The hospital’s innovative and efficient design significantly reduced energy use: reducing yearly natural gas consumption by 64% for the expansion area and 15% in the existing area in spite of the increase of ventilation rate in the rehabilitated part, which also reduces greenhouse gas emissions by 1,152 tons a year.
Jewish Reconstructionist Congregation
Yury Lui and Charles Eggert, HP Mission Critical Services, Chicago, IL, receive first place in the new public assembly category for the Jewish Reconstsructionist Congregation, Evanston, IL. The building is owned by the Congregation.
The new synagogue replaces its original building, balancing the limitations of a small site with an ambitious program that promotes worship, education and community objectives. Its innovative measures include use of displacement air diffusers that were carefully designed to integrate with architectural elements. Wood slats screen supply and return ventilation making them essentially invisible to the users while still permitting supply air to stratify in the room. The building’s showcase three-story staircase was positioned for south exposure, which allows the air to act as a thermal buffer zone to capture solar and exterior heat gain. The staircase is equipped with outside air intake openings at the first floor and an exhaust air hood on the roof for natural ventilation. This design cools the stairs at no cost when weather conditions permit and captures the heat inside during the winter.
The building is heated by an ultra-high 94% efficient gas-fired condensing boiler and cooled with a high efficiency air-cooled modular chiller with peak power consumption at 1.212 KW/Ton.
The David Brower Center
Peter Rumsey, P.E., Fellow ASHRAE, Integral Group, Oakland, CA, receives first place in the new commercial buildings category for The David Brower Center, Berkeley, CA. The project was developed by Equity Community Builders.
The Center serves as a home for many environmental and social action organizations and combines offices and program facilities. Using the latest in energy-efficient technologies and design as well as 53 percent recycled building materials, the project makes the lowest possible impact on the environment, taking into account the true life-cycle cost of building construction, operation and maintenance.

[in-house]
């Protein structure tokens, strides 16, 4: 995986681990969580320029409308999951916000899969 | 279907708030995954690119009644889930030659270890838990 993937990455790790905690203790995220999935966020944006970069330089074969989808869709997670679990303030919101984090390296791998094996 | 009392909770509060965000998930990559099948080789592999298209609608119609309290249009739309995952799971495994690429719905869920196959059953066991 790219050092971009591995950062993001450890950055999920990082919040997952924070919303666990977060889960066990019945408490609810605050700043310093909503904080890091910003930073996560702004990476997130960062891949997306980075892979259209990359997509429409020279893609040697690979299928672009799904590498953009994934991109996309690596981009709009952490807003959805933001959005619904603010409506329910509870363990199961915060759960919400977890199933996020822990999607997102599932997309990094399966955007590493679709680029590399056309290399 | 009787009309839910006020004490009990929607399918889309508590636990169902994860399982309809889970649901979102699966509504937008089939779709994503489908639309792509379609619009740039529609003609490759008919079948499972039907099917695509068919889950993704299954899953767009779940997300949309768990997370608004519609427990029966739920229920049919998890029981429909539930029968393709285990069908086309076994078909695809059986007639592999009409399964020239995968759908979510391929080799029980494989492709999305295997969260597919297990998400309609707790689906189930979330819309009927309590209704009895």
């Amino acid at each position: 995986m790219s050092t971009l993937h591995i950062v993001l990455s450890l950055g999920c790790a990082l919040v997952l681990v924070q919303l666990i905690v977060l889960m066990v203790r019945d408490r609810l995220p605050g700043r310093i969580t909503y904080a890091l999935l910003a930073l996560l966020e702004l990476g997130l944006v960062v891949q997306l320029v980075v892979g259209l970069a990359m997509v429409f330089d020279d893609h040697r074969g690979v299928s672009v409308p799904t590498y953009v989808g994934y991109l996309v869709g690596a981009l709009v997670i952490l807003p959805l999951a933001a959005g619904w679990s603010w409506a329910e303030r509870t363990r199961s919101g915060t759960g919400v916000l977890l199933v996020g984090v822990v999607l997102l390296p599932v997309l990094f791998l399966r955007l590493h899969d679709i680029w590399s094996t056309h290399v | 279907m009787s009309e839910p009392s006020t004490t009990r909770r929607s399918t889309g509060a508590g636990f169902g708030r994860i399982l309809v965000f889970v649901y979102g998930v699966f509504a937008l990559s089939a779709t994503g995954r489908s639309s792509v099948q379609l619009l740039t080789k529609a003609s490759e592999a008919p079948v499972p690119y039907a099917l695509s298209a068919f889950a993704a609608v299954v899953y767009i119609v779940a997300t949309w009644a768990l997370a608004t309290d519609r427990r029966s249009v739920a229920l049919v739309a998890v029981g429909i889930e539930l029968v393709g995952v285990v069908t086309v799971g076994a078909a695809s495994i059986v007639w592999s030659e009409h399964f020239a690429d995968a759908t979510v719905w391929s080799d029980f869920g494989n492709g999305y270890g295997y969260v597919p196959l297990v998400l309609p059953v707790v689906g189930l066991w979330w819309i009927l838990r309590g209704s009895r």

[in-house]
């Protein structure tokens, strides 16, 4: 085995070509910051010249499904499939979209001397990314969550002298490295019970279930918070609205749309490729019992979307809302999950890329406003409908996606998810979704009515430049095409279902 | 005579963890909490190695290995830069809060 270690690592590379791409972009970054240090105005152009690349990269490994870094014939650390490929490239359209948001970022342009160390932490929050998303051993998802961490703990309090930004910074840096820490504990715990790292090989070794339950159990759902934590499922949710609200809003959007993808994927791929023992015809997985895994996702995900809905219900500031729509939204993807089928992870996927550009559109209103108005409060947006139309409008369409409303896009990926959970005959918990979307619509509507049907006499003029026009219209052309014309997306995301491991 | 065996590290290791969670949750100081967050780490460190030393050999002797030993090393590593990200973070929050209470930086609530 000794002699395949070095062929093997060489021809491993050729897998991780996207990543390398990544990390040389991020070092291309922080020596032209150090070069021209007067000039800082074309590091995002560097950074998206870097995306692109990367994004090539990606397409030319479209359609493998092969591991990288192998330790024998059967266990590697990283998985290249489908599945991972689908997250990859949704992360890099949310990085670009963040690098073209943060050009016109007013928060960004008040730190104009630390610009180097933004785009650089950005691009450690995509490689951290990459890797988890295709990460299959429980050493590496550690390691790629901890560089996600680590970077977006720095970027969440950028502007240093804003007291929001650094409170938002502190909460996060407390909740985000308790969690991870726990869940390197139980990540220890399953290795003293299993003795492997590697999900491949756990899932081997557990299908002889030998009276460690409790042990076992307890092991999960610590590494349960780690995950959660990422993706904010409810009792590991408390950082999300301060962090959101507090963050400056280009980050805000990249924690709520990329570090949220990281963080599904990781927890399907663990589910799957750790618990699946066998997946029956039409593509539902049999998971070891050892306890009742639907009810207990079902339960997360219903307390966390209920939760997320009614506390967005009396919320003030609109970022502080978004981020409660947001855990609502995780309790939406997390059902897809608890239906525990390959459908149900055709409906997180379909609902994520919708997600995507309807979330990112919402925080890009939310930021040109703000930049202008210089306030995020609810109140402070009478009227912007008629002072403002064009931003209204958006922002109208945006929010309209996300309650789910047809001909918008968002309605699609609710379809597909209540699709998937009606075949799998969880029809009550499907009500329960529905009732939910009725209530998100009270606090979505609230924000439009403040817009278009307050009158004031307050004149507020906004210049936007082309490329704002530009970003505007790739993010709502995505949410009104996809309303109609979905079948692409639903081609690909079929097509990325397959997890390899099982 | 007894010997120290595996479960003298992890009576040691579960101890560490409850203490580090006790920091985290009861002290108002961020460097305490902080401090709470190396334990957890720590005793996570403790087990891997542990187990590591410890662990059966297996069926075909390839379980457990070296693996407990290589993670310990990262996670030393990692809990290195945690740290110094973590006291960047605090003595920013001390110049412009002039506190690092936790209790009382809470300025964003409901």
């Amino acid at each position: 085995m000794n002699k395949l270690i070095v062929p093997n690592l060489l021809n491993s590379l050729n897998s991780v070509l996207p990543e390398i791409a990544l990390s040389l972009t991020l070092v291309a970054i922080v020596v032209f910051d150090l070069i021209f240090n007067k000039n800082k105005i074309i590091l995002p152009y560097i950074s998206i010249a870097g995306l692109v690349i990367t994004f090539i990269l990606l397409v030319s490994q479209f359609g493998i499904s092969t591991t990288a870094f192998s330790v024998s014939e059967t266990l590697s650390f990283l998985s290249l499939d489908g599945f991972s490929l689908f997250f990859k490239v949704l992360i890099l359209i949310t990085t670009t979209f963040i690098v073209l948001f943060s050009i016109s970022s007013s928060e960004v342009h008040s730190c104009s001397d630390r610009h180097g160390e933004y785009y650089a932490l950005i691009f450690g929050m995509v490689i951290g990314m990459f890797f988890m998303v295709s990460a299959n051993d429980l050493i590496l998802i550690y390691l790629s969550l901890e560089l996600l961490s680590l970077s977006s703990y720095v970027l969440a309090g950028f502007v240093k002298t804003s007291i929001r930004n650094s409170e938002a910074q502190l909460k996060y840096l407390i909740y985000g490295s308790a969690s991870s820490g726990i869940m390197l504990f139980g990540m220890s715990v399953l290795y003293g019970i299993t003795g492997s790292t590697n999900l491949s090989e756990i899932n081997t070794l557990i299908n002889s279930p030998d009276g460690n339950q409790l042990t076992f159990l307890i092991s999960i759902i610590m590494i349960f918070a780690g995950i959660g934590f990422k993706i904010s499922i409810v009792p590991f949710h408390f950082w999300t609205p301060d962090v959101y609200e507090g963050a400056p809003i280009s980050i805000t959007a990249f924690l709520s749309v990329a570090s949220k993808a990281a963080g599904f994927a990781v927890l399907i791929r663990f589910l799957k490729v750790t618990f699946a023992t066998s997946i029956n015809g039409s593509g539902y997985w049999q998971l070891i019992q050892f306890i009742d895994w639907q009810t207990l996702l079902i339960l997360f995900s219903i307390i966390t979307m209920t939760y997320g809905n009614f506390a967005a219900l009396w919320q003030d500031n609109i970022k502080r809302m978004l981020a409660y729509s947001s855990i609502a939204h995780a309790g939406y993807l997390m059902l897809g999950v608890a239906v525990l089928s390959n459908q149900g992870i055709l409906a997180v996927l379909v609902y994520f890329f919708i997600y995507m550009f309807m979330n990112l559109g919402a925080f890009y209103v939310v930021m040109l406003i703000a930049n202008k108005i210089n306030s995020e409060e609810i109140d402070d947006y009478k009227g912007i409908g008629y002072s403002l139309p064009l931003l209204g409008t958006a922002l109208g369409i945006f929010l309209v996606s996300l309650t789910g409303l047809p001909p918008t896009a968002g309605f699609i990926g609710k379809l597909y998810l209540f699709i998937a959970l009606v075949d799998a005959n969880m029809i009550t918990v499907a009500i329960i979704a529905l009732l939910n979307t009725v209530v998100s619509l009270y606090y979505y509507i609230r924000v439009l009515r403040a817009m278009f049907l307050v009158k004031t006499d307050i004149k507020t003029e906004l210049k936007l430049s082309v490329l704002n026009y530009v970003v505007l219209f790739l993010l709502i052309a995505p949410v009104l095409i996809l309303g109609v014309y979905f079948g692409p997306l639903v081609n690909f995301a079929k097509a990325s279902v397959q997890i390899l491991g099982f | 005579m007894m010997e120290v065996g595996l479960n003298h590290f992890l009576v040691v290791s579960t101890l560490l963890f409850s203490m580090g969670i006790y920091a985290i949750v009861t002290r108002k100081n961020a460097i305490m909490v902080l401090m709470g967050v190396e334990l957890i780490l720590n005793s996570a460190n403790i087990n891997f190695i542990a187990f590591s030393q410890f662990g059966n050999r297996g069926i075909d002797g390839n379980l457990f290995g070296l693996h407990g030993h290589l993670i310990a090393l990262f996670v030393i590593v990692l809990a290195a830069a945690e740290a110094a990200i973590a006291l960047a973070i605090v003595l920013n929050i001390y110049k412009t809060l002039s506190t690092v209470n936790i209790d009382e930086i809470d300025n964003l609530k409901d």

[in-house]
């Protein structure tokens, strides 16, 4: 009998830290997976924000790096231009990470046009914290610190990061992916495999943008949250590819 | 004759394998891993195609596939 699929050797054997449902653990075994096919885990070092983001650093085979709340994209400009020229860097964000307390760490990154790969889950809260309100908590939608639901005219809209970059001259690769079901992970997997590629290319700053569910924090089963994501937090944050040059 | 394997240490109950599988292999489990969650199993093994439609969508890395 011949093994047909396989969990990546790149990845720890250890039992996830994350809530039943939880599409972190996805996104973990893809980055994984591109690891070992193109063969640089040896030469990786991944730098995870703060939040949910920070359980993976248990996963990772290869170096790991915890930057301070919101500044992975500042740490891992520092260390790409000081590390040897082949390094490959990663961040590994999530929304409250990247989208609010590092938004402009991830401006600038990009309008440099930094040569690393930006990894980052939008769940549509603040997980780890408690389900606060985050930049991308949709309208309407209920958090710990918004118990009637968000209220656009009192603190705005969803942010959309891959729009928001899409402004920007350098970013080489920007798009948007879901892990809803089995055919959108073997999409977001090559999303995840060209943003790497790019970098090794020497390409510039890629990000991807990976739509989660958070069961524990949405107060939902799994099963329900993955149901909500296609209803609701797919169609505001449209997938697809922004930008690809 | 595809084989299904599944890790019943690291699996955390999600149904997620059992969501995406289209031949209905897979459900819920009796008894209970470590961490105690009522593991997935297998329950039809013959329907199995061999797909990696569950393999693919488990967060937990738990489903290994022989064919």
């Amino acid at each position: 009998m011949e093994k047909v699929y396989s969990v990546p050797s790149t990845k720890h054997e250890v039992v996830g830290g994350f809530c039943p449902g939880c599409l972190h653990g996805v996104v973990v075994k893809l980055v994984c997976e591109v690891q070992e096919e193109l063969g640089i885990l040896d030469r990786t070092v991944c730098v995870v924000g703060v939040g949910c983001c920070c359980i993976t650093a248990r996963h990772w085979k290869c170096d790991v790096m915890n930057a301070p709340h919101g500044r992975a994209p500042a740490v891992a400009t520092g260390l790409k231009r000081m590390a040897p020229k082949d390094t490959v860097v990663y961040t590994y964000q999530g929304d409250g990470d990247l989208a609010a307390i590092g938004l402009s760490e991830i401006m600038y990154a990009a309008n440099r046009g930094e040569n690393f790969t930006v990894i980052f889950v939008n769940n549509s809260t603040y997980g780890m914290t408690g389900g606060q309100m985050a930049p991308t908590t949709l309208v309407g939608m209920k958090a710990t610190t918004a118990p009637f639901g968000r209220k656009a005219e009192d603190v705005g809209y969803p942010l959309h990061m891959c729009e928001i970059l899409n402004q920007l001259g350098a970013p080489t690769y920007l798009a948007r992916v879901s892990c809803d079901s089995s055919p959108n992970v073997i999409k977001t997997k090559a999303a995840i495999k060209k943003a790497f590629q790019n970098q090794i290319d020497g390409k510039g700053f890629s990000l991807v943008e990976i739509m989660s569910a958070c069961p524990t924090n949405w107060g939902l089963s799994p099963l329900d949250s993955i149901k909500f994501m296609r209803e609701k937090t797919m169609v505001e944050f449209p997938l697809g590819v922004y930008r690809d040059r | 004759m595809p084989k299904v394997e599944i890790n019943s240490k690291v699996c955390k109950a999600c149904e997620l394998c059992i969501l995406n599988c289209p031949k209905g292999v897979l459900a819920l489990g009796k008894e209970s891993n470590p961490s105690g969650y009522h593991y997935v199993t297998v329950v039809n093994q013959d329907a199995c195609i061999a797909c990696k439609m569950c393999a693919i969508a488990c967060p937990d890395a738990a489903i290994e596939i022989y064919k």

The building uses some 60 percent less energy than the average U.S. building of similar use, before taking credit for the energy production of the onsite 25 KW PV system. Energy efficiency gains are provided by an innovative combination of HVAC and whole building design strategies and technologies, including an in-slab radiant heating and cooling system; a mechanical nighttime purge system that captures cooler summer night air, flushing the building and charging the high thermal mass; a high efficiency condensing boiler selected to operate at a lower supply water temperature; pumps with variable speed drives; ground floor spaces served by high efficiency water source heat pump systems; evaporative cooling; natural ventilation; and displacement ventilation.
The building’s water saving features include waterless urinals (a landmark milestone: the first installation of these for the City of Berkeley); a rainwater catchment system that provides water for flushing toilets and irrigation; and low-flow fixtures.
The building features low energy and low carbon output mechanical systems and low water-use plumbing systems. It could achieve 70% to 80% lower carbon emissions per person than the current baseline due to well-designed MEP systems, efficient use of building space and a conscientious concrete specification.
“ASHRAE Technology Awards are awarded for innovative HVAC&R designs that provide superior energy saving, cost effectiveness, enhanced indoor air/environmental quality, and excellent performance through application of new design concepts, new technologies or by applying existing technologies with innovative approaches,” Wei Sun, chair of the judging panel, said. “Panel judges looked far beyond a good design or a high profile project, they confirmed that all judging criteria were well addressed and looked for the application of new technologies and innovative concepts. Winners challenged themselves to work outside their comfort zones.”